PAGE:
Ontological queries are evaluated against an enterprise ontology rather than directly on a database. The evaluation and optimization of such queries is an intriguing new problem for database research. In this paper we discuss two important aspects of this problem: query rewriting and query optimization. Query rewriting consists of the compilation of an ontological query into an equivalent query against the underlying relational database. The focus here is on soundness and completeness. We review previous results and present a new rewriting algorithm for rather general types of ontological constraints (description logics). In particular, we show how a conjunctive query (CQ) against an enterprise ontology can be compiled into a union of conjunctive queries (UCQ) against the underlying database. Ontological query optimization, in this context, attempts to improve this process so to produce possibly small and cost-effective output UCQ. We review existing optimization methods, and propose an effective new method that works for Linear Datalog, a description logic that encompasses well-known description logics of the DL-Lite family.
Georg Gottlob is a Professor of Computing Science at Oxford University and an Adjunct Professor at TU Wien. His interests include data extraction, database theory, graph decomposition techniques, AI, knowledge representation, logic and complexity. More recently, Gottlob has been interested in ontology-enhanced databases and ontological query-answering. He and his co-workers have introduced the Datalog+/- language family that uses Datalog variants for uniformly expressing both ontological rules and database integrity constraints. Gottlob has received the Wittgenstein Award from the Austrian National Science Fund, is an ACM Fellow, an ECCAI Fellow, a Fellow of the Royal Society, and a member of the Austrian Academy of Sciences, the German National Academy of Sciences, and the Academia Europaea. He chaired the Program Committees of IJCAI 2003 and ACM PODS 2000, was the Editor in Chief of the Journal Artificial Intelligence Communications, and is currently a member of the editorial boards of journals, such as CACM and JCSS. He is the main founder of Lixto, a company that provides tools and services for web data extraction. Gottlob was rexcently awarded an ERC Advanced Investigator's Grant.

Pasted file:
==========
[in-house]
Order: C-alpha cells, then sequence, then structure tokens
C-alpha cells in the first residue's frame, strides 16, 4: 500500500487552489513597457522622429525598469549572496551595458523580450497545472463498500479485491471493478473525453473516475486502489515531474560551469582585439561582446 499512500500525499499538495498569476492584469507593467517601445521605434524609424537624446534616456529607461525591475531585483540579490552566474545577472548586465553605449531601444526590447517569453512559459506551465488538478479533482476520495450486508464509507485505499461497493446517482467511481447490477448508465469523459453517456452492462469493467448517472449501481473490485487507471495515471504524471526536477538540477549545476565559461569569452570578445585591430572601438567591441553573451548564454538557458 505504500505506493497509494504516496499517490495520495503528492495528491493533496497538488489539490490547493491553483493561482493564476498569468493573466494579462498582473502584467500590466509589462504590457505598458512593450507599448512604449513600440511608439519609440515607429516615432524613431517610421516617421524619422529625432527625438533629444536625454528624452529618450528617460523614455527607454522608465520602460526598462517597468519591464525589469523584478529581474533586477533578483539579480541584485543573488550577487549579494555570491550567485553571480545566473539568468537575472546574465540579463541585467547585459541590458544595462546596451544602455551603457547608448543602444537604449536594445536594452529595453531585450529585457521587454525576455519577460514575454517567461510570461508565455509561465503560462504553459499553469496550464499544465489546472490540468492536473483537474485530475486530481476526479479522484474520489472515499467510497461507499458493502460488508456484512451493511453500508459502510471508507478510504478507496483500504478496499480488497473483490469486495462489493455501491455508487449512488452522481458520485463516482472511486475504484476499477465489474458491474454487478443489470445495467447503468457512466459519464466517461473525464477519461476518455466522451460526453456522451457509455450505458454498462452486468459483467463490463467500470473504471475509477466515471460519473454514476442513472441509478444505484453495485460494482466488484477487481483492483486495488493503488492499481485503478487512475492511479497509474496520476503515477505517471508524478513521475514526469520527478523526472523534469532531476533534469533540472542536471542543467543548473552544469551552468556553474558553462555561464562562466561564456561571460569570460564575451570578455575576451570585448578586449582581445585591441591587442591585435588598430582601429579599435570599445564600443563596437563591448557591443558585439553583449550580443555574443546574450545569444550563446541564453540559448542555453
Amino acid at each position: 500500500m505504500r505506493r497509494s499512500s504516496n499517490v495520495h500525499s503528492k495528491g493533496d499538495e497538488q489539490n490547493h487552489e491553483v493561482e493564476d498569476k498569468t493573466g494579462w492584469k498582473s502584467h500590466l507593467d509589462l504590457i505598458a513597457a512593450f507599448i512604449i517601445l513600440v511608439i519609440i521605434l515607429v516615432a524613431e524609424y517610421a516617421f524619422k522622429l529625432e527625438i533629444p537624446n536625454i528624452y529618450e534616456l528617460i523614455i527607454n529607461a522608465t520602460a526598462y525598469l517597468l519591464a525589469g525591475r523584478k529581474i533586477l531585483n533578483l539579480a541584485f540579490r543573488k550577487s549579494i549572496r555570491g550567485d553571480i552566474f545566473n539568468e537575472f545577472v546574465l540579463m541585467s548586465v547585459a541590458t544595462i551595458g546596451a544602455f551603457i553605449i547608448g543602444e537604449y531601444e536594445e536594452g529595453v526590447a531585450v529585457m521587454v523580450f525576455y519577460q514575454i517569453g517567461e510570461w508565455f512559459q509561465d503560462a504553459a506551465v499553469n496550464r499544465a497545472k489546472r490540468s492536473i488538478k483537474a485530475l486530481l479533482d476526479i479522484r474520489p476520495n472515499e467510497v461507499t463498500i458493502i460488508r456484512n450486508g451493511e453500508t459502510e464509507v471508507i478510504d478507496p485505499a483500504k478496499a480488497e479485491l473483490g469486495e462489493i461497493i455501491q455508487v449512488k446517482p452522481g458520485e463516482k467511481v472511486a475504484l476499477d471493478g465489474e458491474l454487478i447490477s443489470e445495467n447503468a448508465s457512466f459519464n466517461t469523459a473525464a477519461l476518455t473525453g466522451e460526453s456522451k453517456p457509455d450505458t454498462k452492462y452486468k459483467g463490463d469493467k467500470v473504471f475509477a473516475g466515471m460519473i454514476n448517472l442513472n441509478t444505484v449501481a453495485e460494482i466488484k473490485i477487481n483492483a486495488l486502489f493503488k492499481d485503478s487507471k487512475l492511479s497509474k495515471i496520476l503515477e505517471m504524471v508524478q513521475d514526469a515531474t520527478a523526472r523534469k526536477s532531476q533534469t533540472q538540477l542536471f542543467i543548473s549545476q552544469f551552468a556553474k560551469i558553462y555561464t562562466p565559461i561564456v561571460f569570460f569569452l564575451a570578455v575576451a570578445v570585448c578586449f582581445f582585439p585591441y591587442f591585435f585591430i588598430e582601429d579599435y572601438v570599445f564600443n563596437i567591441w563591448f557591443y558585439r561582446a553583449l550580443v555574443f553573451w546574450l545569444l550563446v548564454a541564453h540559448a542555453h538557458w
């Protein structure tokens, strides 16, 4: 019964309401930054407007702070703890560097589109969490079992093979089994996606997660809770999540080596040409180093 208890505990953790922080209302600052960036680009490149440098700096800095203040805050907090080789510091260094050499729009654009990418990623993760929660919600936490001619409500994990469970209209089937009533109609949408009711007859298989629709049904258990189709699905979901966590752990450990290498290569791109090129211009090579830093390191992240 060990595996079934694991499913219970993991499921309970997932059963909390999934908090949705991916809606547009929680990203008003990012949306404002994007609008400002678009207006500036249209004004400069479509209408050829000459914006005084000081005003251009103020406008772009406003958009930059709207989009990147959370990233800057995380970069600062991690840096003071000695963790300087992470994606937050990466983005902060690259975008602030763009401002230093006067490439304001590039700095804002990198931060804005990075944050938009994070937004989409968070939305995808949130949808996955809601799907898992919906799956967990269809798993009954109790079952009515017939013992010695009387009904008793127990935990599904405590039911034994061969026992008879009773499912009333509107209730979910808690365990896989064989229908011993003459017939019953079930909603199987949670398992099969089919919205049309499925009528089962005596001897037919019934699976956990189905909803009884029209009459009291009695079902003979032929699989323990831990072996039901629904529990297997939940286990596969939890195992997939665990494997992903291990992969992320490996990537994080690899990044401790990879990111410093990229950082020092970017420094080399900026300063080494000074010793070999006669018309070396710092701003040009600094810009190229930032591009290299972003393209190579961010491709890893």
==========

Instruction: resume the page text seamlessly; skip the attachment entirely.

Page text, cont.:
Johannes Gehrke, Cornell University, USA
April 14, 2011, Thursday: 9:00 – 10:30
Location: Niedersachsen Halle B
Scalability is a fundamental problem in the development of computer games and massively multiplayer online games (MMOs). Players always demand more --- more polygons, more physics particles, more interesting AI behavior, more monsters, more simultaneous players and interactions, and larger virtual worlds.
Most game developers think of databases as persistence solutions, designed to store and read game state. But the advantages of database systems go way beyond persistence. Database research has dealt with the question of efficiently processing declarative languages, and the resulting research questions have touched many areas of computer science.
In this talk, I will show how the idea of declarative processing from databases can be applied to computer games and simulations. I will then discuss how we can use ideas from optimistic concurrency control to scale interactions between players in MMOs, and I will conclude by describing how we can use these techniques to build elastic transaction processing infrastructure for the cloud.
Johannes Gehrke is a Professor in the Department of Computer Science at Cornell University and an Adjunct Associate Professor at the University of Tromsø in Norway. Johannes' research interests are in the areas of database systems and data mining. With Raghu Ramakrishnan, he co-authored the undergraduate textbook Database Management Systems (McGrawHill, 2002), currently in its third edition. Johannes has received a National Science Foundation Career Award and an Arthur P. Sloan Fellowship, and he served as program co-chair of SIGKDD 2004 and VLDB 2007. From 2007 to 2008, he was Chief Scientist at FAST, A Microsoft Subsidiary, where he is still serving as technical advisor.